Saturday, April 05, 2008

Music That Matters To Zim

This site hasn’t written about Bob Dylan for awhile. Here goes. He has a new mix out, 2008. His fave raves. Artists Choice: Bob Dylan – Music That Matters To Him.

Came into some Starbucks, which is another story, but I said why buy a lot of coffee? So I go in there and buy a CD off the rack. From the Artists Choice series. Bob Dylan – Music That Matters To Zim.

And unlike Theme Time Radio show, this has no theme. ‘Stuff I am listening to when you asked what I was listening to’ he explains as the selection criteria. Pee Wee Crayton, The Stanley Brothers, Sol Hoopi and others. Numbers, really. Good discs. Slick records. Unevenly: Life Like. ‘There are a lot of different ways a record can get under your skin,’ he tells Starbucks Entertainment.

Anyway it was the best thing I ever got at a Starbucks. There is Pee Wee Clayton guitar intro the spitting image of Revolution by John Lennon and the Beatles. The sad café of Gus Visier French gypsy accordionist doing Flambee Montalbanaise (Valse). The jazzy figure of Frank Loesser’s I Hear Music as done by lost angel and angel band Billie Holiday and Her Orchestra. And more.

Among the blues numbers ..

Pretty Baby by Junior Parker. This I know from Kim Wilson’s version on the Ron Levy Wild Kingdom record. But hadn’t heard Junior’s. Perfect marching harp and drums Gut gone guitar. Sun sound. Slashing guitarist Pat Hare plays on this and Dylan pays tribute to Hare’s style an, in his notes, which are key to this set, touches on Hare’s tragic trajectory. This guy Pat Hare is not known too widely. A lot of guys can count many Muddy Waters band guitarists and miss Pat. But he was there. I heard about him before I sought to find if I heard him Sunnyland Slim talked about him...why he disappeared .. was life for murder. Behind any of his songs now is that story.

Little by Little by Junior Wells on the Profile Label. I first heard this minor key number on Sam Charters’ produced Vanguard Wells’ record which included Buddy Guy. [Nope: Second Thought: The Rolling Stones did ‘this’ on their first U.S. LP I heard that first.] This is the A No. 1 original version, and it includes (according to Blues Records) Earl Hooker and Lafayette Leake. Menace, trailing her all night, in a car, scared of what, you are looking for. Politically incorrect school of blues but something we know. Junior was really great, but flawed. Ultimately he was an intrinsic member of a fantastic group of Blues masons. As Dylan writes: “[Junior Wells] scaled the heights when he was full out himself, but slid down hill when he tried to become James Brown … it’s the kind of Chicago blues that is the result of a bunch of guys in a small hot room playing together at the same time.” My opinion too. Junior set about to be the precursor of James Brown after the fact to some disadvantage. But with a band of brothers, incredible.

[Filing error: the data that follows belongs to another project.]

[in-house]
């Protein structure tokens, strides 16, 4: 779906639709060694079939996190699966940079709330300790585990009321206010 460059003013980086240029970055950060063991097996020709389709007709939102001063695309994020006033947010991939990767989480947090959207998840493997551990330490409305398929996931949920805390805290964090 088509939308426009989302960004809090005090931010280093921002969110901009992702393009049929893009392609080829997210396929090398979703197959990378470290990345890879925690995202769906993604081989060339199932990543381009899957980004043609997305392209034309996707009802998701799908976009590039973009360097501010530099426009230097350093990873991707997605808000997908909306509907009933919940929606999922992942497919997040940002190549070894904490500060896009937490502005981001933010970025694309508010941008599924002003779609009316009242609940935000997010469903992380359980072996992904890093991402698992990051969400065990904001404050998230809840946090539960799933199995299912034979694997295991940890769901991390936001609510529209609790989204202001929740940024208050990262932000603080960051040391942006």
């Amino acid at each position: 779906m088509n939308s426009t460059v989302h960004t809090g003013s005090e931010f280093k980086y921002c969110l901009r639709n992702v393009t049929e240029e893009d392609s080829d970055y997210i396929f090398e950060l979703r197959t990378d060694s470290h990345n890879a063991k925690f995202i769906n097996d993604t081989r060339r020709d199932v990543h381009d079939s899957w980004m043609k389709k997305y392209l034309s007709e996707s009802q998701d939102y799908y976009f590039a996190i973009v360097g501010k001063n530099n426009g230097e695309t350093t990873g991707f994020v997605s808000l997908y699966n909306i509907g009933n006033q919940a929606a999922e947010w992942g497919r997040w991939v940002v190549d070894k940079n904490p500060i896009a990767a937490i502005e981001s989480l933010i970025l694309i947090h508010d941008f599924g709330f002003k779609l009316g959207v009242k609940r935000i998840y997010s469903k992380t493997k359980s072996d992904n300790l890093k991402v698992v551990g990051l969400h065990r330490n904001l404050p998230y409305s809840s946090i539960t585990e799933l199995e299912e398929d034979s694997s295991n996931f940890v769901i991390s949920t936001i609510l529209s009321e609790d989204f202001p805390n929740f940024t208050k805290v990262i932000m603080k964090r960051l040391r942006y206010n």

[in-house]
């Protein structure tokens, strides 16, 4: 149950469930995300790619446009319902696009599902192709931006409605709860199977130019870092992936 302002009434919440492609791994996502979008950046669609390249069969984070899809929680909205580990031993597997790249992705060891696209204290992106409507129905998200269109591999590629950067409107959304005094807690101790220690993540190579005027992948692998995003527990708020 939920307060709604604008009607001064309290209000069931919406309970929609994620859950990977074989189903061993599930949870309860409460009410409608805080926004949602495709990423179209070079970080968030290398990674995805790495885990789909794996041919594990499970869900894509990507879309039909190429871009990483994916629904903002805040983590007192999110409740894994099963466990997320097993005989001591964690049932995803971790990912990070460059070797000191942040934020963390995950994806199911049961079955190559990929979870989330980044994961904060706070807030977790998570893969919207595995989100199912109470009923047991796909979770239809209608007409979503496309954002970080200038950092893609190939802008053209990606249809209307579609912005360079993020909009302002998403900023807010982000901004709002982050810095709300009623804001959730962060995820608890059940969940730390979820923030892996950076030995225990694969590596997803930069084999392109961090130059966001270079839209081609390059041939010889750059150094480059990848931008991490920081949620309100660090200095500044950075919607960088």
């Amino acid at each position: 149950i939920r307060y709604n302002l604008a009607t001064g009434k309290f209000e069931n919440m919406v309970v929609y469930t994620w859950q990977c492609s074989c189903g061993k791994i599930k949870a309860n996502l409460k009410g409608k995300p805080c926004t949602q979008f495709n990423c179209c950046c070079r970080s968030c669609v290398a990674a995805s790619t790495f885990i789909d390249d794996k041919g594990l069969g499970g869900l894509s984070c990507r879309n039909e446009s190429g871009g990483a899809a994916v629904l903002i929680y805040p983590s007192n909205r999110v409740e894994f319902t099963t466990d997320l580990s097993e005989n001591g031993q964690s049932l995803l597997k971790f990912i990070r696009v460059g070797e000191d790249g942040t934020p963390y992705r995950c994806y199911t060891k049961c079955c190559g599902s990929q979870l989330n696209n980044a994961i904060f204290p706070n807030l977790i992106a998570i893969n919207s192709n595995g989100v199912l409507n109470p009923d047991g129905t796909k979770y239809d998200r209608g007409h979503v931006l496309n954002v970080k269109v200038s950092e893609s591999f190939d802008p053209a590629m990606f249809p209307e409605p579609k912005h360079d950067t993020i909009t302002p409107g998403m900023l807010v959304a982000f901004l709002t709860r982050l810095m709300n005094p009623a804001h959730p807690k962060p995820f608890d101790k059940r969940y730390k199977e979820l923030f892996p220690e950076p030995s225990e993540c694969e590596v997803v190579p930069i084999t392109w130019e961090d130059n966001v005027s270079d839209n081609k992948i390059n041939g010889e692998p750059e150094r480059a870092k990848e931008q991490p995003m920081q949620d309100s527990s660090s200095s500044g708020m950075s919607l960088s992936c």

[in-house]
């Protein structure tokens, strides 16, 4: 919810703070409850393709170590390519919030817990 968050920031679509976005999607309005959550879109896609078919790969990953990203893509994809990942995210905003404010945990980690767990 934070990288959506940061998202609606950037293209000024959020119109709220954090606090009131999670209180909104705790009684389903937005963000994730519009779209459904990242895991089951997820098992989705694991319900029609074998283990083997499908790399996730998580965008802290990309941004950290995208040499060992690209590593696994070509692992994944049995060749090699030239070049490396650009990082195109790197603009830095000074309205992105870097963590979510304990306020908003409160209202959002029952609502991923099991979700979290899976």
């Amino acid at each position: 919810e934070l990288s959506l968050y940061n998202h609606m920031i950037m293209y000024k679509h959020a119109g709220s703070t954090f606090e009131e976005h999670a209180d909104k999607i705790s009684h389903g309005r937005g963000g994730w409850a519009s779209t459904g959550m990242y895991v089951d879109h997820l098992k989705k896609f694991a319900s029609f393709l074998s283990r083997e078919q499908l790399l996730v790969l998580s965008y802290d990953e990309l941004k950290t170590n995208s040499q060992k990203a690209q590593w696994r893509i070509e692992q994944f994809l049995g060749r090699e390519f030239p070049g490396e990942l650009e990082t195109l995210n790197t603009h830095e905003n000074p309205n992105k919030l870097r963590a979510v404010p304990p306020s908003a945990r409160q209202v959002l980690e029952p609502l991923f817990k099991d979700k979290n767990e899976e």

Charley Jordan’s Keep it Clean I know from R.Crumb’s update version. As Dylan points out, as John Hurt did in a way in his day, the songster is part of the tradition. Outside the realm of blues really. Hurt saw himself as a songster, and thought himself a cut below the bluesman, who, I don’t know, had maybe more of the shaman magic. Charley Jordan’s thing has enough double entendre to be the blues!

The notes are great. Dylan like all music buffs remembers the events around a record. He found it at a Salvation Army. He had a scratchy copy of The Fields Have Turned Brown by the Stanley Brothers, and he misses the scratchy copy now cause of lost of ghost-like whine. He loved going up to John Hammond’s office because he’d give him all these Billie Holiday records. More.

A long time ago we knew Dylan took in everything. His radio show and disk samplers [just discovered there is a two-disk set of Radio Theme Time favorites] display this. I don’t want to start a controversy on the order of the Yazuka thing – but I think this may be a Team Dylan effort. By that I mean: Eddie Gorodetsky was the producer of the radio show, and I think I see his mark here.

Eddie had the one of the greatest radio shows of all time in Boston in the 70s. A college radio blues show on WERS the Emerson College station. Boy I used to love to hear him play Little Walter, Jimmy Rogers and so on late on a Friday afternoon. But he had a real penchant for a type of novel jump blues that shows up in Dylan’s artist’s choices. I can imagine coming in with a bunch of disks for Dylan to select through – he is also probably a font of anecdotes on the artists – I imagine him and Dylan riffing in order to come up with Dylan’s actual commentary between numbers on the radio or in the liner notes on the CDs. Eddie could be terrifically funny. He went on to write for Saturday Night Live and now produces the TV show Two-And-A-Half Men. [Way back Eddie also worked at the cooker at the old Rainbow Rib Room on far Newbury St. – the late night place to go after the bars closed.]

I got my stories on these records too. In the last couple of years we’ve seen both Ray Price and Wanda Jackson. Both times with the thought; This stuff is disappearing. {Now getting the notion that I am disappearing too.} Jim Haas turned me on to the Ethiopiques like Getachew Kassa who does a fast Tezeta which I transliterate as Melancholy Sadness – I purused his collection while he and the family went to watch Bobby Bonds break Mark McQuires single-season home run record a couple of miles away. Junior Wells: Well that was our first date, me and Cecelia at Jonathan Swifts in Harvard Square.

Out There

Jeff Hull Titanic Transmissions - Hall Space, April 19 - May 24, 0pening reception Saturday, April 19 3-6pm

Ray Davies at Orpheum Theatre - Boston Herald American Record Traveller

1 comment:

Jeff said...

I've got to get that record, Jack. It sounds great for your notes.

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